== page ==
Russian (official) 85.7%, Tatar 3.2%, Chechen 1%, other 10.1% (2010 est.)

Rwanda

Kinyarwanda (official, universal Bantu vernacular) 93.2%, French (official) <.1, English (official) <.1, Swahili/Kiswahili (official, used in commercial centers) <.1, more than one language, other 6.3%, unspecified 0.3% (2002 est.)

Saint Barthelemy

French (primary), English

Saint Helena, Ascension, and Tristan da Cunha

English

Saint Kitts and Nevis

English (official)

Saint Lucia

English (official), French patois

Saint Martin

French (official), English, Dutch, French Patois, Spanish, Papiamento (dialect of Netherlands Antilles)

Saint Pierre and Miquelon

French (official)

Saint Vincent and the Grenadines

English, Vincentian Creole English, French patois

Samoa

Samoan (Polynesian) (official) 91.1%, Somoan/English 6.7%, English (official) 0.5%, other 0.2%, unspecified 1.6% (2006 est.)

San Marino

Italian

Sao Tome and Principe

Portuguese 98.4% (official), Forro 36.2%, Cabo Verdian 8.5%, French 6.8%, Angolar 6.6%, English 4.9%, Lunguie 1%, other (including sign language) 2.4% (2012 est.)

Saudi Arabia

Arabic (official)

Senegal

French (official), Wolof, Pular, Jola, Mandinka, Serer, Soninke

Serbia

Serbian (official) 88.1%, Hungarian 3.4%, Bosnian 1.9%, Romani 1.4%, other 3.4%, undeclared or unknown 1.8% (2011 est.)

Seychelles

Seychellois Creole (official) 89.1%, English (official) 5.1%, French (official) 0.7%, other 3.8%, unspecified 1.4% (2010 est.)

Sierra Leone

English (official, regular use limited to literate minority), Mende (principal vernacular in the south), Temne (principal vernacular in the north), Krio (English-based Creole, spoken by the descendants of freed Jamaican slaves who were settled in the Freetown area, a lingua franca and a first language for 10% of the population but understood by 95%)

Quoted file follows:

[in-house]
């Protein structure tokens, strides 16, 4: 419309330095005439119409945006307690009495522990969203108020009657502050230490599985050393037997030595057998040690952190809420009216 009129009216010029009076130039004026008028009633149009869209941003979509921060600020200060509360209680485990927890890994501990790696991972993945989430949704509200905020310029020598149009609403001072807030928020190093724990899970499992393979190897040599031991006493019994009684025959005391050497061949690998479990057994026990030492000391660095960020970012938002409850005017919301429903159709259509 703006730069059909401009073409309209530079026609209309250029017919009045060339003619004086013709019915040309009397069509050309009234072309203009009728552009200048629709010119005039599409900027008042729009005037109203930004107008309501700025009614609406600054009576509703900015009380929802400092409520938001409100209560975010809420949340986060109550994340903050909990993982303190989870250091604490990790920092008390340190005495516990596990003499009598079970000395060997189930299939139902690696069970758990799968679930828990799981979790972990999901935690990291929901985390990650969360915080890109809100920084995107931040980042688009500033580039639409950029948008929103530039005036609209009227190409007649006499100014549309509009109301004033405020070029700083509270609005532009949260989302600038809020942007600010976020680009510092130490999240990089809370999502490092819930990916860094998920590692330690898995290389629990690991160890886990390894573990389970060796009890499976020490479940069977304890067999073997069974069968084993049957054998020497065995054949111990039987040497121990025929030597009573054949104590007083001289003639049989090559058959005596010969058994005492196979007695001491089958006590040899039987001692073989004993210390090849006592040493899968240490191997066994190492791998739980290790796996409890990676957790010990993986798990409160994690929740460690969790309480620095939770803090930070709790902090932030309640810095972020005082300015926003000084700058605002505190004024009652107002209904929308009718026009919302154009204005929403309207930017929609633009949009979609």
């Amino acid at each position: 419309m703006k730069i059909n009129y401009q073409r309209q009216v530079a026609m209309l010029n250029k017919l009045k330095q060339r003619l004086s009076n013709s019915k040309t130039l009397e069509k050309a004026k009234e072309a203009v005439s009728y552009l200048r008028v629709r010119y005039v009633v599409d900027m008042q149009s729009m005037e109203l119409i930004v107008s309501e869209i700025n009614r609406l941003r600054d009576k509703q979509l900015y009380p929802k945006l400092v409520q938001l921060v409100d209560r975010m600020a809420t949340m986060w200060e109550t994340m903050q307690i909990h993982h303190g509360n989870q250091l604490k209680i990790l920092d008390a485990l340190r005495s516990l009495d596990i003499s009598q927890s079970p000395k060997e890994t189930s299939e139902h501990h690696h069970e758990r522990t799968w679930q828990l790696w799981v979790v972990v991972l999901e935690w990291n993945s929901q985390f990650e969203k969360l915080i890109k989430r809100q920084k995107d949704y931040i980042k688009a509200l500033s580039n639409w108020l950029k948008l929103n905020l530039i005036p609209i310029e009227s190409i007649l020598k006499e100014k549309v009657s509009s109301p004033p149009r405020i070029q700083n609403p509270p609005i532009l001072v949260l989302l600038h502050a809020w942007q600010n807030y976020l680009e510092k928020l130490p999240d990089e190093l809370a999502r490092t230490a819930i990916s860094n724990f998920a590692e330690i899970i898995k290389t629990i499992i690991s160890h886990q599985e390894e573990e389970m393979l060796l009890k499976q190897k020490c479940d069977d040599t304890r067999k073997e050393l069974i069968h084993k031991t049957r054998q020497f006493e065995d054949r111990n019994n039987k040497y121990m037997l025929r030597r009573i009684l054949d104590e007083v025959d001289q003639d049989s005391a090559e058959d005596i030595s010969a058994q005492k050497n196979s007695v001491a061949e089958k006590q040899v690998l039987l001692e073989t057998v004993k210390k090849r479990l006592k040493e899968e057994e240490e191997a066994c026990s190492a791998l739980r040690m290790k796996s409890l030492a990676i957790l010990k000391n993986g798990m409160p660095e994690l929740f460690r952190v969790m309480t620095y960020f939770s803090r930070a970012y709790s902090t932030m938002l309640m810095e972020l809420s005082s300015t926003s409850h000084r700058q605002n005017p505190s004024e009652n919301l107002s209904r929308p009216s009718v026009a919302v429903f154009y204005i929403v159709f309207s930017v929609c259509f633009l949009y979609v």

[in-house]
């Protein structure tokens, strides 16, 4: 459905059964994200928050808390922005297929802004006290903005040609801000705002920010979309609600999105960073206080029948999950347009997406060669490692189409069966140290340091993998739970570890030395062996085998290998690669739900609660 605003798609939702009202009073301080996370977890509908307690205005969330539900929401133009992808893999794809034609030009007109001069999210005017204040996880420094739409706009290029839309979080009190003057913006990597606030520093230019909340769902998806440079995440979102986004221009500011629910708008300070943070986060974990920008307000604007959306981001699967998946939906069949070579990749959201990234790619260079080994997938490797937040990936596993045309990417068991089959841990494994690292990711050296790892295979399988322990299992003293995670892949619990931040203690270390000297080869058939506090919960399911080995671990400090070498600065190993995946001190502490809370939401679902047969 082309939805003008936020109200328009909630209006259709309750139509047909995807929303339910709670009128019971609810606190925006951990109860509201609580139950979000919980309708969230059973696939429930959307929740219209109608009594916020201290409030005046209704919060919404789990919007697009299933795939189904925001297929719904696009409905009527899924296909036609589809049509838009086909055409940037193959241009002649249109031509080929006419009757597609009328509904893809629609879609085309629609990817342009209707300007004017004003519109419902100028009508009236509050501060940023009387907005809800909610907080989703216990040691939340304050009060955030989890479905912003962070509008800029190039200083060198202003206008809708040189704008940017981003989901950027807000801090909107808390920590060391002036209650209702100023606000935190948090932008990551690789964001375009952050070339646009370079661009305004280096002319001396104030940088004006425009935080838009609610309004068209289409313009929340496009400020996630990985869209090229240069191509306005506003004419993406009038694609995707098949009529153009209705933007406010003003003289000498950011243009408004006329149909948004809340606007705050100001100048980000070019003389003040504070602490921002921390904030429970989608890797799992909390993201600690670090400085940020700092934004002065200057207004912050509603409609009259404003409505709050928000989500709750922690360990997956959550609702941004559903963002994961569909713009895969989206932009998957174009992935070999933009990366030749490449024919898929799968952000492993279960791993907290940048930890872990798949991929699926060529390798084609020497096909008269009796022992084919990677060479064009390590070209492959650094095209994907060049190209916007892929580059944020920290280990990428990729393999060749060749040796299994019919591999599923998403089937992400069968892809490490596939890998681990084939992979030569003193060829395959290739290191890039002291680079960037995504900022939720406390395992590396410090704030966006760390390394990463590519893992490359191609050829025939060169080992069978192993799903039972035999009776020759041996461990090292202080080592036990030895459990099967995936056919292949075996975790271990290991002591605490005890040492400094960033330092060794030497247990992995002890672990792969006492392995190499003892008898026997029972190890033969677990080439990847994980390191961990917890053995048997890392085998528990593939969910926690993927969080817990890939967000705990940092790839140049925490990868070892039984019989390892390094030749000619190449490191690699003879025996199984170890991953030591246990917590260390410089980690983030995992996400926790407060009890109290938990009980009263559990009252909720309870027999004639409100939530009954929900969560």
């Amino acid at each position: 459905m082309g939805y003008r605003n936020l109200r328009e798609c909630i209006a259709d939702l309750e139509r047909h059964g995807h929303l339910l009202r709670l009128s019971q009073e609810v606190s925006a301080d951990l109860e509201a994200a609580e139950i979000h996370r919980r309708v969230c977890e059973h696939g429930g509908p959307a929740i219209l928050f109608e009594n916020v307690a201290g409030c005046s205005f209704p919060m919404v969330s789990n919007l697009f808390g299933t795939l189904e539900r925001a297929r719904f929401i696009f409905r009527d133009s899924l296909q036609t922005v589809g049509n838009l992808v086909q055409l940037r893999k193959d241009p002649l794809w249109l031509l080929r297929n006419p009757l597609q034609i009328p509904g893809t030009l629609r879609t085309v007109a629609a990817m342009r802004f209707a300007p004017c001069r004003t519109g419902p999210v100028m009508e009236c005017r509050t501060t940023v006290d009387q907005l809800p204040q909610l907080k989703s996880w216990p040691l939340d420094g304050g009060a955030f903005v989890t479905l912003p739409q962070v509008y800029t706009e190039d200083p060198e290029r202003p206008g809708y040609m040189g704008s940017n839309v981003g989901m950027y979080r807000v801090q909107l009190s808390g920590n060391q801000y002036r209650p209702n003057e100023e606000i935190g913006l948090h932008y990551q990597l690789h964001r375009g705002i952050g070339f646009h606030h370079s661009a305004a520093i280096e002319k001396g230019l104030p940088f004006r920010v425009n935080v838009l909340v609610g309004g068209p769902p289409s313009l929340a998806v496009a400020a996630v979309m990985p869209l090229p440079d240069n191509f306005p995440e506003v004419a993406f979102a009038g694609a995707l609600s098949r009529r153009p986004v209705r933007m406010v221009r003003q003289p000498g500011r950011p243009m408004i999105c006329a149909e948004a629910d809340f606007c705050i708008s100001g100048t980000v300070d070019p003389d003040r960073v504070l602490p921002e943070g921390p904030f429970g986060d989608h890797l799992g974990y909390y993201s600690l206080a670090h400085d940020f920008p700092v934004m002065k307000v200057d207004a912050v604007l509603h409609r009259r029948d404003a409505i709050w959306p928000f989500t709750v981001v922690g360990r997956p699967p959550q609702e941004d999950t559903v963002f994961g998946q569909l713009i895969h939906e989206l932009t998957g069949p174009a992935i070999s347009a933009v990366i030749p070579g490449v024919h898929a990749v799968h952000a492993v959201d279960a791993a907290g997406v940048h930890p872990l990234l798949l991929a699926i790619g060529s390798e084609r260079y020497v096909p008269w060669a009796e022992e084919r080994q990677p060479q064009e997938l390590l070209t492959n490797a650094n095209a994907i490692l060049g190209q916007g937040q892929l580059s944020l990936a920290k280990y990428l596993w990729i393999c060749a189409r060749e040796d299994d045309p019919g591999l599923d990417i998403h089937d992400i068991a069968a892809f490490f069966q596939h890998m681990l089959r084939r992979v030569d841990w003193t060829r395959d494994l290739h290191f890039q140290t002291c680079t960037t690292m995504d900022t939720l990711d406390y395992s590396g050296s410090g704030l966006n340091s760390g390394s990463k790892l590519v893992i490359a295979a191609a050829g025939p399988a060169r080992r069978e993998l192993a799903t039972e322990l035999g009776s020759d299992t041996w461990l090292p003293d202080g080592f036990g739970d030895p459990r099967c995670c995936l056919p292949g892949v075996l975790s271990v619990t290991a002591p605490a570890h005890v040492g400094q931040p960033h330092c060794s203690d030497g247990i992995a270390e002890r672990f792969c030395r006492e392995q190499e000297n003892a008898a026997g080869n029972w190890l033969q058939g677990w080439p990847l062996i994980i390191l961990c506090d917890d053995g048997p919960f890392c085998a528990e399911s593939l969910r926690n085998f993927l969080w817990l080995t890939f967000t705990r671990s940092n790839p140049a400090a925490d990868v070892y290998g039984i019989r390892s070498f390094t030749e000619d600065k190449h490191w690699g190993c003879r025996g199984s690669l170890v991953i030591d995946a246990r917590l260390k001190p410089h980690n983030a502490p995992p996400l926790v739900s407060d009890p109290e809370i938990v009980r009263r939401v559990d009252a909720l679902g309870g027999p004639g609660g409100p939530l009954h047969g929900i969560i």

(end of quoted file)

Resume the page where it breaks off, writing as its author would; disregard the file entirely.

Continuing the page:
Singapore

English (official) 36.9%, Mandarin (official) 34.9%, other Chinese dialects (includes Hokkien, Cantonese, Teochew, Hakka) 12.2%, Malay (official) 10.7%, Tamil (official) 3.3%, other 2% (2015 est.)

Sint Maarten

English (official) 67.5%, Spanish 12.9%, Creole 8.2%, Dutch (official) 4.2%, Papiamento (a Spanish-Portuguese-Dutch-English dialect) 2.2%, French 1.5%, other 3.5% (2001 est.)

Slovakia

Slovak (official) 78.6%, Hungarian 9.4%, Roma 2.3%, Ruthenian 1%, other or unspecified 8.8% (2011 est.)

Slovenia

Slovene (official) 91.1%, Serbo-Croatian 4.5%, other or unspecified 4.4%, Italian (official, only in municipalities where Italian national communities reside), Hungarian (official, only in municipalities where Hungarian national communities reside) (2002 census)

Solomon Islands

Melanesian pidgin (in much of the country is lingua franca), English (official but spoken by only 1%-2% of the population), 120 indigenous languages

Somalia

Somali (official, according to the 2012 Transitional Federal Charter), Arabic (official, according to the 2012 Transitional Federal Charter), Italian, English

South Africa

isiZulu (official) 24.7%, isiXhosa (official) 15.6%, Afrikaans (official) 12.1%, Sepedi (official) 9.8%, Setswana (official) 8.9%, English (official) 8.4%, Sesotho (official) 8%, Xitsonga (official) 4%, siSwati (official) 2.6%, Tshivenda (official) 2.5%, isiNdebele (official) 1.6%, other (includes Khoi, Nama, and San languages) 1.9% (2017 est.)

note: data represent language spoken most often at home

South Sudan

English (official), Arabic (includes Juba and Sudanese variants), regional languages include Dinka, Nuer, Bari, Zande, Shilluk

Spain

Castilian Spanish (official nationwide) 74%, Catalan (official in Catalonia, the Balearic Islands, and the Valencian Community (where it is known as Valencian)) 17%, Galician (official in Galicia) 7%, Basque (official in the Basque Country and in the Basque-speaking area of Navarre) 2%, Aranese (official in the northwest corner of Catalonia (Vall d'Aran) along with Catalan, <5,000 speakers)

Sri Lanka

Sinhala (official and national language) 87%, Tamil (official and national language) 28.5%, English 23.8% (2012 est.)

Sudan

Arabic (official), English (official), Nubian, Ta Bedawie, Fur

Suriname

Dutch (official), English (widely spoken), Sranang Tongo (Surinamese, sometimes called Taki-Taki, is the native language of Creoles and much of the younger population and is lingua franca among others), Caribbean Hindustani (a dialect of Hindi), Javanese

Svalbard

Norwegian, Russian

Sweden

Swedish (official)

Switzerland